Researchers at the European Bioinformatics Institute (EMBL-EBI) on Wednesday announced their success at storing data by encoding it to DNA. The system could stand the test of time -- tens of thousands of years, perhaps.
This method for archiving data could make it possible to store 100 million hours of high-definition video in about a cup of DNA, according to the scientists, and given the trend toward Big Data, that could be a big breakthrough. One gram of DNA could hold as much as information as more than a million CDs.
Unlike existing methods of data storage -- all of which have relatively limited life spans -- DNA has proven it can endure, literally, for ages. Like any physical carbon-based object, DNA can be destroyed, but it happens to be far more sturdy than paper or tape, and it can't easily be damaged by electromagnetic fields.
"We already know that DNA is a robust way to store information, because we can extract it from wooly mammoth bones -- which date back tens of thousands of years -- and make sense of it," said Nick Goldman of EMBL-EBI. "It's also incredibly small, dense, and does not need any power for storage, so shipping and keeping it is easy."
DNA could have an advantage over many current methods of storage.
Although tape is the cheapest storage medium, it's performance is lacking, explained Fang Zhang, storage analyst at IHS iSuppli. Analyzing Big Data using tape would take much longer, compared to SSD and HDD. Depending on how frequently it's used, tape could wear out.
Tomorrow, Tomorrow and Tomorrow
While it's highly unlikely that the words of William Shakespeare would ever be lost, 154 of the Bard's sonnets have been spelled out using DNA. An audio file containing part of Martin Luther King, Jr.'s 1963 "I Have a Dream" speech has also been encoded.
Being stored in DNA could allow those famous words to live on for eons.
"[This is] incredibly durable tagging for living things -- tagging that could transcend generations," said Rob Enderle, principal analyst at the Enderle Group. "The most obvious use would be to record rights into genetically created plants and animals to preserve rights and prevent illegal cloning/copies."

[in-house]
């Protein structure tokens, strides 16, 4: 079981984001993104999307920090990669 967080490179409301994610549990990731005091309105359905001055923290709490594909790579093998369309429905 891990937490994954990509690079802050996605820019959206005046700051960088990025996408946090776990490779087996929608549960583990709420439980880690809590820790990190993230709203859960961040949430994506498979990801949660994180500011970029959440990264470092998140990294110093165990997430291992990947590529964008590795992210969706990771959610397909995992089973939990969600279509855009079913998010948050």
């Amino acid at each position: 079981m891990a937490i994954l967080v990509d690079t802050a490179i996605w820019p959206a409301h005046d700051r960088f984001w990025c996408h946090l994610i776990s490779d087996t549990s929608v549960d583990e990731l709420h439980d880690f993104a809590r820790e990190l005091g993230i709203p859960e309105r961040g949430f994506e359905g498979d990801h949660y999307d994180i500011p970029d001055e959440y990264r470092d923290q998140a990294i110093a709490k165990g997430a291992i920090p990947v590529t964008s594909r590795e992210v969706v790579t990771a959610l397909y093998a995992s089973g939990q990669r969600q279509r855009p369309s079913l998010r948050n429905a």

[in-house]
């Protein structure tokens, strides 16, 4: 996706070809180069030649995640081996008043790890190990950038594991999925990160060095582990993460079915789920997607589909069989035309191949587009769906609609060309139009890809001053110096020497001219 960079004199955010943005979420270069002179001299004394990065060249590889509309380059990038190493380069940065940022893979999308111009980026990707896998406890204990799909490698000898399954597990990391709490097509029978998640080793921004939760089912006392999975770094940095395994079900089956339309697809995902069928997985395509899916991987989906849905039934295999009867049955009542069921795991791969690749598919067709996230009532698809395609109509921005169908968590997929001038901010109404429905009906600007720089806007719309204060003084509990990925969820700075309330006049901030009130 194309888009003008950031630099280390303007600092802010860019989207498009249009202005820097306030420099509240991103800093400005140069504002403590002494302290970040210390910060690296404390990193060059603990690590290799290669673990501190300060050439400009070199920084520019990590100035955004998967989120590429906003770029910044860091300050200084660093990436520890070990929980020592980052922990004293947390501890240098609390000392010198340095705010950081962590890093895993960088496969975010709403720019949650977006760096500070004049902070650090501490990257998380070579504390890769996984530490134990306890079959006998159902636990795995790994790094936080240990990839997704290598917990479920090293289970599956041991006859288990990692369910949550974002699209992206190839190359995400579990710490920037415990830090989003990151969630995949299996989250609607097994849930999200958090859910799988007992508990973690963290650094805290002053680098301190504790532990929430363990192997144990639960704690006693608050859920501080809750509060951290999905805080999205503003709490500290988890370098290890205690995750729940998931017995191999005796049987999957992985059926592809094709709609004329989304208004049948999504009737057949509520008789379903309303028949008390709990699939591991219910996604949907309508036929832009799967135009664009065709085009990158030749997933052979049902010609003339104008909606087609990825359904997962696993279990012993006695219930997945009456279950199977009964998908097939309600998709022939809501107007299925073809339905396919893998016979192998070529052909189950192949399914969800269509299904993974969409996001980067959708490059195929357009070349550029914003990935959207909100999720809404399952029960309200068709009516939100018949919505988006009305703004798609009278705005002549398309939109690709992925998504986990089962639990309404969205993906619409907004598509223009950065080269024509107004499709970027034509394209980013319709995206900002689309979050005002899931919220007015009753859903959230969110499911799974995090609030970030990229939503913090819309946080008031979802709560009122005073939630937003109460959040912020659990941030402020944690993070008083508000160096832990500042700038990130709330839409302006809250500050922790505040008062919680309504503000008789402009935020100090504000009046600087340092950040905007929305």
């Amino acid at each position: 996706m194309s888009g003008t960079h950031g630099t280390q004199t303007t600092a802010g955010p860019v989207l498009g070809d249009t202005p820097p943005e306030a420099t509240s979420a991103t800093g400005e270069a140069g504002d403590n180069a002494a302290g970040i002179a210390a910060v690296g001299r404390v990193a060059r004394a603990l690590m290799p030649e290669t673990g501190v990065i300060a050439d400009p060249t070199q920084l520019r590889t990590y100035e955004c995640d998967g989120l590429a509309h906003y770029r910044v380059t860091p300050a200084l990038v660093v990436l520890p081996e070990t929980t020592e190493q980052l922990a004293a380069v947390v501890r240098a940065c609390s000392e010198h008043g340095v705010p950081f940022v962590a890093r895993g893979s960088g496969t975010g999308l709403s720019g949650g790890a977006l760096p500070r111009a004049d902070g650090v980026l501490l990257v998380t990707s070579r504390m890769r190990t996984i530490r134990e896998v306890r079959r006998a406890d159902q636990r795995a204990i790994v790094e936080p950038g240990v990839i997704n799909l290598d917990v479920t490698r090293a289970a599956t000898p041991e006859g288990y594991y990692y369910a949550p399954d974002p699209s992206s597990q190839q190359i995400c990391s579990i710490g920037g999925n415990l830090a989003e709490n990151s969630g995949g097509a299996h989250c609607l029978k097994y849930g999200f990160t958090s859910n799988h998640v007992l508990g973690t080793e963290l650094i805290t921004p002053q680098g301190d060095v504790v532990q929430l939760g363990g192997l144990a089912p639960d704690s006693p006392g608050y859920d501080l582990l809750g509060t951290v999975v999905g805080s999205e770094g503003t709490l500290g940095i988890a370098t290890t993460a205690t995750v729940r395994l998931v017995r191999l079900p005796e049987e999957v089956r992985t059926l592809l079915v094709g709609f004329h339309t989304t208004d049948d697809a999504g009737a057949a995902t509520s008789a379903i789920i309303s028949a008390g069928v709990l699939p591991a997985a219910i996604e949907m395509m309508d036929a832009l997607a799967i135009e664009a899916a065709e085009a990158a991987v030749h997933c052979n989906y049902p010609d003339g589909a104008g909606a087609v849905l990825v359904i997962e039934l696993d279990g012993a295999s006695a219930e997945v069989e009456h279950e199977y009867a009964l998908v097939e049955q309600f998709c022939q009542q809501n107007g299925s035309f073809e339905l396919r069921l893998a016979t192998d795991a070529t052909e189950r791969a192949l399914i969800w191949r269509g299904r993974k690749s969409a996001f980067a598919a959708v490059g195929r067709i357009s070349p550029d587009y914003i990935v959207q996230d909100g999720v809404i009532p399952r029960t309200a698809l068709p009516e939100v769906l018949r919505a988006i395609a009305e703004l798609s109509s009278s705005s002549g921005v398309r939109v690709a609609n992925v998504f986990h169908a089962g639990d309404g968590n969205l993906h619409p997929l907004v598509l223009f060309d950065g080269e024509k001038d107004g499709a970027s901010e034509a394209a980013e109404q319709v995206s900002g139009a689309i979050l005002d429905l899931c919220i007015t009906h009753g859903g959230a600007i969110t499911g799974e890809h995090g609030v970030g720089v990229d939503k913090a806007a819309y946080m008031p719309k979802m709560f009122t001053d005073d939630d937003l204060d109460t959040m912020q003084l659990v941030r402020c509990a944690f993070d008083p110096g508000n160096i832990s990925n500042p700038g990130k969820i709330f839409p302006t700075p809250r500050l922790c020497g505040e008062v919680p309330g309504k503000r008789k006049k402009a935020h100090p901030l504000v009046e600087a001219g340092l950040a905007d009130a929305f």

That isn't to say that there are no hurdles to clear. For one, scientists had to develop a code that used the four molecular letters -- also known as "bases" -- of genetic material. These consist of G, T, C and A -- a fairly limited alphabet. Then again, binary code consists of just 0 and 1, and it serves as the basis for most computer languages.
"At some future point, you might actually embed notes on how the plant or animal was created in the DNA," Enderle told TechNewsWorld. "In the case of a weaponized biological agent, you could also use this to better identify the source, should it be released, and you might be able to brand a benign virus and use it to model how a similar hostile virus would spread using a combination of DNA labeling and then population sampling to track the spread."
Knowing the Code
The key to ensuring that this data can be archived and also accessed is preserving knowledge of the code. There are numerous undeciphered writing systems that could hold long lost information. However, the EMBL-EBI researchers don't think this will be a problem.
They're worked to create a code that is error tolerant in molecular form. As long as someone knows the code, the data can be read back.
Despite concerns, DNA could be the storage method of the future, especially as Big Data begins to take us from the world of gigabytes to xeobytes.
"DNA as storage represents a new paradigm," said James Canton, Ph.D., of the Institute for Global Futures. "In a world generating xeobytes of data, we are facing a huge data tsunami. We're looking at ways to store, encrypt and secure all this data."
"DNA represents one paradigm for the future," Canton told TechNewsWorld. "DNA as a paradigm for storage represents an emerging platform towards quantum mechanics. That's when things will really change."